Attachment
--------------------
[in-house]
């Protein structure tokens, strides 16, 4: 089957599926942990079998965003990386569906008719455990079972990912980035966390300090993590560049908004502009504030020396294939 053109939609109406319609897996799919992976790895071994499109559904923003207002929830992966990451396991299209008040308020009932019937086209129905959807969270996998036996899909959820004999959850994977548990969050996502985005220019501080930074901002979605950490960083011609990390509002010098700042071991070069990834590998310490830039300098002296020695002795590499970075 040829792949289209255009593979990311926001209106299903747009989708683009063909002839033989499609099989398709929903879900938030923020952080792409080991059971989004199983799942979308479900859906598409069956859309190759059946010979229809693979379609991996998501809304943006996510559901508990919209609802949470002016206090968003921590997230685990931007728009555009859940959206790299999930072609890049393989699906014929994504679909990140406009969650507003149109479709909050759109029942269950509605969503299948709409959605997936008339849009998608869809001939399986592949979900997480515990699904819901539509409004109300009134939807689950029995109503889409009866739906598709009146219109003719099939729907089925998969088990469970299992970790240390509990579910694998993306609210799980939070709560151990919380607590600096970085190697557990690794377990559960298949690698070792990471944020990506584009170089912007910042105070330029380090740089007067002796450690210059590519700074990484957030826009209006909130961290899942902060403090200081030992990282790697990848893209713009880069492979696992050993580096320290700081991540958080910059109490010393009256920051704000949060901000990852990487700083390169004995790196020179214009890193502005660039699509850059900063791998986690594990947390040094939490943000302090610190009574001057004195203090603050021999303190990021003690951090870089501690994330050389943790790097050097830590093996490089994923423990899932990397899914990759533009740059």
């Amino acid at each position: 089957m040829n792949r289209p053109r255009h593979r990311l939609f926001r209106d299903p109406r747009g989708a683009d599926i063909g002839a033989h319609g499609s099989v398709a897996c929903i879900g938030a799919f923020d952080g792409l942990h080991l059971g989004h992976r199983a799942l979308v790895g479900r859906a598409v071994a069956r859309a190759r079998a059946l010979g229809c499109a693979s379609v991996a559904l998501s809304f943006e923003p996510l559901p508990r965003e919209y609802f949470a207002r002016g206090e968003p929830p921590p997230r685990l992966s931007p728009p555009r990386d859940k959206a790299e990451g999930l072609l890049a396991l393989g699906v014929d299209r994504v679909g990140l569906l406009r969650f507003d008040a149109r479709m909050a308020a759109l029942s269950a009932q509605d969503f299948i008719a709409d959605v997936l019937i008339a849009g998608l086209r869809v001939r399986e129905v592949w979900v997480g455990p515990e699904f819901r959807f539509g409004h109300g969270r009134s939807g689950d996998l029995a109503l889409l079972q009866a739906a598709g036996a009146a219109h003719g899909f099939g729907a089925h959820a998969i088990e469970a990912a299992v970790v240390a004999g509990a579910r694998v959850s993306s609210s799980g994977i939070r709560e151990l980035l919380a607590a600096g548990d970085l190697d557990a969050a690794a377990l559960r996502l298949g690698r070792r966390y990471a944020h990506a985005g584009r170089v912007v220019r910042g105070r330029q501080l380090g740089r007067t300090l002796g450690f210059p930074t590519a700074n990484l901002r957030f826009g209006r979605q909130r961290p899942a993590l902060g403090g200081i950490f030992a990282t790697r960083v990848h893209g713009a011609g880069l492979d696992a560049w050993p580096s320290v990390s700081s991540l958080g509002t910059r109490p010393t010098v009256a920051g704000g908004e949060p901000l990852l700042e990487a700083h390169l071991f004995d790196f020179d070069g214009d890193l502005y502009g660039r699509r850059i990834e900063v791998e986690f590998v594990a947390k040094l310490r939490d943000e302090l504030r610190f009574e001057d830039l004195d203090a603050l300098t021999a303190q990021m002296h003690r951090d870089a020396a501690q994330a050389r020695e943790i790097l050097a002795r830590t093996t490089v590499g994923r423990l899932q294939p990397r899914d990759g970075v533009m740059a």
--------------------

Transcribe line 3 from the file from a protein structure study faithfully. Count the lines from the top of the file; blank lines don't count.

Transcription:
């Amino acid at each position: 089957m040829n792949r289209p053109r255009h593979r990311l939609f926001r209106d299903p109406r747009g989708a683009d599926i063909g002839a033989h319609g499609s099989v398709a897996c929903i879900g938030a799919f923020d952080g792409l942990h080991l059971g989004h992976r199983a799942l979308v790895g479900r859906a598409v071994a069956r859309a190759r079998a059946l010979g229809c499109a693979s379609v991996a559904l998501s809304f943006e923003p996510l559901p508990r965003e919209y609802f949470a207002r002016g206090e968003p929830p921590p997230r685990l992966s931007p728009p555009r990386d859940k959206a790299e990451g999930l072609l890049a396991l393989g699906v014929d299209r994504v679909g990140l569906l406009r969650f507003d008040a149109r479709m909050a308020a759109l029942s269950a009932q509605d969503f299948i008719a709409d959605v997936l019937i008339a849009g998608l086209r869809v001939r399986e129905v592949w979900v997480g455990p515990e699904f819901r959807f539509g409004h109300g969270r009134s939807g689950d996998l029995a109503l889409l079972q009866a739906a598709g036996a009146a219109h003719g899909f099939g729907a089925h959820a998969i088990e469970a990912a299992v970790v240390a004999g509990a579910r694998v959850s993306s609210s799980g994977i939070r709560e151990l980035l919380a607590a600096g548990d970085l190697d557990a969050a690794a377990l559960r996502l298949g690698r070792r966390y990471a944020h990506a985005g584009r170089v912007v220019r910042g105070r330029q501080l380090g740089r007067t300090l002796g450690f210059p930074t590519a700074n990484l901002r957030f826009g209006r979605q909130r961290p899942a993590l902060g403090g200081i950490f030992a990282t790697r960083v990848h893209g713009a011609g880069l492979d696992a560049w050993p580096s320290v990390s700081s991540l958080g509002t910059r109490p010393t010098v009256a920051g704000g908004e949060p901000l990852l700042e990487a700083h390169l071991f004995d790196f020179d070069g214009d890193l502005y502009g660039r699509r850059i990834e900063v791998e986690f590998v594990a947390k040094l310490r939490d943000e302090l504030r610190f009574e001057d830039l004195d203090a603050l300098t021999a303190q990021m002296h003690r951090d870089a020396a501690q994330a050389r020695e943790i790097l050097a002795r830590t093996t490089v590499g994923r423990l899932q294939p990397r899914d990759g970075v533009m740059a």